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Entrepreneur engineers communities that let the sunshine in
by Tony Phifer | Photo: Getty Images
Paul Spencer has started enough companies – 10 in all – to know that planning and hard work don’t always equal success. But ask Spencer about his favorite business success story, and he’ll describe Clean Energy Collective, a startup that uses a new model to deliver solar power.
Spencer, who graduated with a bachelor’s degree in electrical engineering in 1994, conceived the idea of a solar energy collective for people who want to tap the power of the sun without installing solar panels on their properties.
He launched Clean Energy Collective in 2009; its first community solar project – the first in the nation – was planned the next year in El Jebel, Colo., near Aspen.
“We were just starting construction on this first project but hadn’t started advertising or selling,” Spencer said. “Then I spoke on a national press call with Sen. Mark Udall, who was working to change the federal tax credits to support our innovation – community solar. The local Aspen press got wind of it and wrote about our invention in the local papers.”
Chaos ensued. National news outlets sought interviews about the innovative, Colorado-based startup. The company didn’t yet have a phone number, so excited customers knocked on the office door and called Spencer’s parents.
The project sold out in a matter of days, and Clean Energy Collective has been on a roll ever since.
The company now has 175 community solar projects operating or under development with 33 utility partners across 15 states, representing more than 310 megawatts of capacity. Spencer said he expects total capacity to surpass one gigawatt by 2020; that would power an estimated 750,000 homes.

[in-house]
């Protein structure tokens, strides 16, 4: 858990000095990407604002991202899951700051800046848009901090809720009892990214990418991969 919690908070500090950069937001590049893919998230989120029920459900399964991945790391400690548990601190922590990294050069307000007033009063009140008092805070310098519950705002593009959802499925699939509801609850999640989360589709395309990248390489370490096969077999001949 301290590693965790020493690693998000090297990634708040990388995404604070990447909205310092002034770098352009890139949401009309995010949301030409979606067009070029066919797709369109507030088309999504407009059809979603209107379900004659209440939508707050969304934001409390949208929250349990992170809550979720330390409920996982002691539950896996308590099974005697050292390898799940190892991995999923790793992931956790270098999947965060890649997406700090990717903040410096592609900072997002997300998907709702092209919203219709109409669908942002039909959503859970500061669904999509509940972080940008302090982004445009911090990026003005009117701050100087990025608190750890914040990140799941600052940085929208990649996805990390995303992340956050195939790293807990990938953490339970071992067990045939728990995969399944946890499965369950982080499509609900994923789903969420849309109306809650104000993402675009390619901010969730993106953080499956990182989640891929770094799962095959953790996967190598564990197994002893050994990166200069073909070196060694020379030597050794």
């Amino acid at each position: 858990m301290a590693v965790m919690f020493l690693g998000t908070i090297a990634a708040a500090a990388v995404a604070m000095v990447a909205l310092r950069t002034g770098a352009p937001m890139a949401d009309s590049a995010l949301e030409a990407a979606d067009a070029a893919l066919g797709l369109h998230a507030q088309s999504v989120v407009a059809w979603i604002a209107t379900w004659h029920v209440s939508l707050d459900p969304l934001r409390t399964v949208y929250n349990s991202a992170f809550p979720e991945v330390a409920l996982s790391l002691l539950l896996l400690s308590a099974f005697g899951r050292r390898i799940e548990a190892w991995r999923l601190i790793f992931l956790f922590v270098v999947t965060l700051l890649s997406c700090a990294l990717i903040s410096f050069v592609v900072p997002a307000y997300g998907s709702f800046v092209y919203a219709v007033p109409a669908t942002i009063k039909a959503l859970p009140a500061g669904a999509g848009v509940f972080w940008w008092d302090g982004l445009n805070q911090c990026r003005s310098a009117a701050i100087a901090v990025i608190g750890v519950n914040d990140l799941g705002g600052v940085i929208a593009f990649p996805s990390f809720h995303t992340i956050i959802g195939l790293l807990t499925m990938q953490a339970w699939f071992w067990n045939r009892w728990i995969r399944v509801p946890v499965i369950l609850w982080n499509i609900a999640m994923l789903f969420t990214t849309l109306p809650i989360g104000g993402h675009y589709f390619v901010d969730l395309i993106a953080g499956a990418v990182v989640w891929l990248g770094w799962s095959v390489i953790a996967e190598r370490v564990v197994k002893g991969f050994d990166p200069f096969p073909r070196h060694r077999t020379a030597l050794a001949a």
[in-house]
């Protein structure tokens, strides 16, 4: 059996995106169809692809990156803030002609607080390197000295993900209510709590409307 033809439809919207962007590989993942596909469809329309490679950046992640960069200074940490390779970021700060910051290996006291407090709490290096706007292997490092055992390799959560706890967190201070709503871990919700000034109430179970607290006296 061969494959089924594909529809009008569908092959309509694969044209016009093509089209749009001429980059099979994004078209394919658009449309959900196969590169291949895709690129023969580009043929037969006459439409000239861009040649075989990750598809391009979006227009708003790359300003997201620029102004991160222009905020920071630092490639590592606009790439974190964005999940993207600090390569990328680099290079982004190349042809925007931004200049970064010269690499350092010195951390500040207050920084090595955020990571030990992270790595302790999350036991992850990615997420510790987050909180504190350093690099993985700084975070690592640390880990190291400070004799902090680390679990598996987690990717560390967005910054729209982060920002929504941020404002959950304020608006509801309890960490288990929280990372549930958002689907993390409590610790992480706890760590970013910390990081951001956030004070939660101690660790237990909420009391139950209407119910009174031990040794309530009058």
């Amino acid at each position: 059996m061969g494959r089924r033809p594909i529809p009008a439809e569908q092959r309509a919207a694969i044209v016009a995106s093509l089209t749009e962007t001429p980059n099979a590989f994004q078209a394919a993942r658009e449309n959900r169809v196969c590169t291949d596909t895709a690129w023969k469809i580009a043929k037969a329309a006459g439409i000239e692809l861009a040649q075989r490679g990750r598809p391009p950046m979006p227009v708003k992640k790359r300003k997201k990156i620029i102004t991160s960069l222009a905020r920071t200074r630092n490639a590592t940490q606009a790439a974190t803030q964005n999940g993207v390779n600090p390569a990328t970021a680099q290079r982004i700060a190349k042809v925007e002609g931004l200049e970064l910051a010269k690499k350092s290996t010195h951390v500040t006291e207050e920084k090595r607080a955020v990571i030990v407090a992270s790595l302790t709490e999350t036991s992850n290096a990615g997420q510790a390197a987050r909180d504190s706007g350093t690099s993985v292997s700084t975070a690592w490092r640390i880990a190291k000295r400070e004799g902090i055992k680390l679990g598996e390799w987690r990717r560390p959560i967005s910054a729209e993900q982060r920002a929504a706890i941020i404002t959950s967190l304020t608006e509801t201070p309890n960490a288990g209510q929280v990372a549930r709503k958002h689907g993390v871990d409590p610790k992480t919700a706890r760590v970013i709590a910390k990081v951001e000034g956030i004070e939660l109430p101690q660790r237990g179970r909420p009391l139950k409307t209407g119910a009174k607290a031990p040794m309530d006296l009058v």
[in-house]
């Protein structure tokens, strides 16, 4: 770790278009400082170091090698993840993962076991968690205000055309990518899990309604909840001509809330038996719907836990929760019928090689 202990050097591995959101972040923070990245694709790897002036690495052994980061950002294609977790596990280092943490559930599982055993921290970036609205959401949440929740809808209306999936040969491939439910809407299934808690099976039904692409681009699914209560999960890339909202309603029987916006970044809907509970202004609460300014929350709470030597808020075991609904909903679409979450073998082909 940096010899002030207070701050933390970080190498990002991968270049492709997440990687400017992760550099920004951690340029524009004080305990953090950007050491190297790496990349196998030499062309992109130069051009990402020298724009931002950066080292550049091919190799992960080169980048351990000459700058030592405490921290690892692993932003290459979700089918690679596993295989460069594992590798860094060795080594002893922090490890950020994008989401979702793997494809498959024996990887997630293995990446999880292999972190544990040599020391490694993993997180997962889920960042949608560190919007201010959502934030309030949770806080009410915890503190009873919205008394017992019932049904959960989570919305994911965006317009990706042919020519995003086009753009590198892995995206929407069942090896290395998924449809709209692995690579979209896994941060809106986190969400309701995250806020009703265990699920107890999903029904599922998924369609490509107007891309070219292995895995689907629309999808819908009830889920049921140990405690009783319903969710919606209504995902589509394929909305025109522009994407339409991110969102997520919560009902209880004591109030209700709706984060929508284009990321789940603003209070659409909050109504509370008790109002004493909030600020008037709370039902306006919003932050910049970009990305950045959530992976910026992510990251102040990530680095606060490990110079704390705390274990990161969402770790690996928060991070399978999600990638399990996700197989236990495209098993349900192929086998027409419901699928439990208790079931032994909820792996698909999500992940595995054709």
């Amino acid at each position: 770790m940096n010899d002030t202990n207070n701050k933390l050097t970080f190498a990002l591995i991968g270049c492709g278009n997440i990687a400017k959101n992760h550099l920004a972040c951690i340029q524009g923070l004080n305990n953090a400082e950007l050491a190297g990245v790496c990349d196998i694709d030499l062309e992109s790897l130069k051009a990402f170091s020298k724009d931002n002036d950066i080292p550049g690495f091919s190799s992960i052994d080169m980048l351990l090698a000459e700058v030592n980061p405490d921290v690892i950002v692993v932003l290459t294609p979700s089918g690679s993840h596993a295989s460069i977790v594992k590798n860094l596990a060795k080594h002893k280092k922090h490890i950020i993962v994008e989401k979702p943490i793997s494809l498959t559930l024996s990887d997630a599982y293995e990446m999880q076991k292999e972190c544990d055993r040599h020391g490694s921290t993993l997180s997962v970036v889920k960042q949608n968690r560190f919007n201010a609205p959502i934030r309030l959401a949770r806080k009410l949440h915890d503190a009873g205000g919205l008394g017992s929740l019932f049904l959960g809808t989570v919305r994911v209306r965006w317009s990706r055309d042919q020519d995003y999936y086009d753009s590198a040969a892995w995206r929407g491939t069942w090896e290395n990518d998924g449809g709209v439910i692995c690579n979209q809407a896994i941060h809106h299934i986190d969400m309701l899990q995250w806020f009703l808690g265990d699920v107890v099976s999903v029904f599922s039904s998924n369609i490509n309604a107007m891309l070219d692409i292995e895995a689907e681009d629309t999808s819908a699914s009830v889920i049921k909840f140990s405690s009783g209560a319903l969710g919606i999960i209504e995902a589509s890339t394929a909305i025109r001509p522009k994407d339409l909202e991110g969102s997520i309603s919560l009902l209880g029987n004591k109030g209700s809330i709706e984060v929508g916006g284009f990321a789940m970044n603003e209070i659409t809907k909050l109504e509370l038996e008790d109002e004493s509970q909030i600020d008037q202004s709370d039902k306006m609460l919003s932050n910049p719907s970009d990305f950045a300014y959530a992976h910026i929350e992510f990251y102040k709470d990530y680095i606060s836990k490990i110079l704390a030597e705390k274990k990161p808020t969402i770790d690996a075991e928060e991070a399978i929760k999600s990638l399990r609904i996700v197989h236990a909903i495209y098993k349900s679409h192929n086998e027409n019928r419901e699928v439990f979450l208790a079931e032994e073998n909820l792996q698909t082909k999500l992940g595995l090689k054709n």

“The industry is gaining momentum through increasing numbers of legislators and government officials across the country supporting community solar, thanks to a well-informed base of industry advocates,” Spencer said. “This advocacy is fueled by solar industry associations, executives, employees, customers, and enthusiasts, and in 2018, we’ll see an even stronger and louder coalescence of stakeholders with an amplified grassroots movement that will more deeply engage with elected officials and regulators.”
Those factors are boosting solar’s profile in the national energy mix, though analysts say it is unclear exactly how the industry will be affected by newly imposed tariffs on imported solar panels. Spencer predicted that within five years community solar will overtake onsite and rooftop solar as the largest segment of distributed solar generation in the country.
Spencer, 46, has other ventures in mind, but is focused on growing Clean Energy Collective and expanding its award-winning concepts.
“I actually make a point to ignore my laurels – then I’m never at risk to sit on them or have them affect who I am or who I aspire to be,” he said.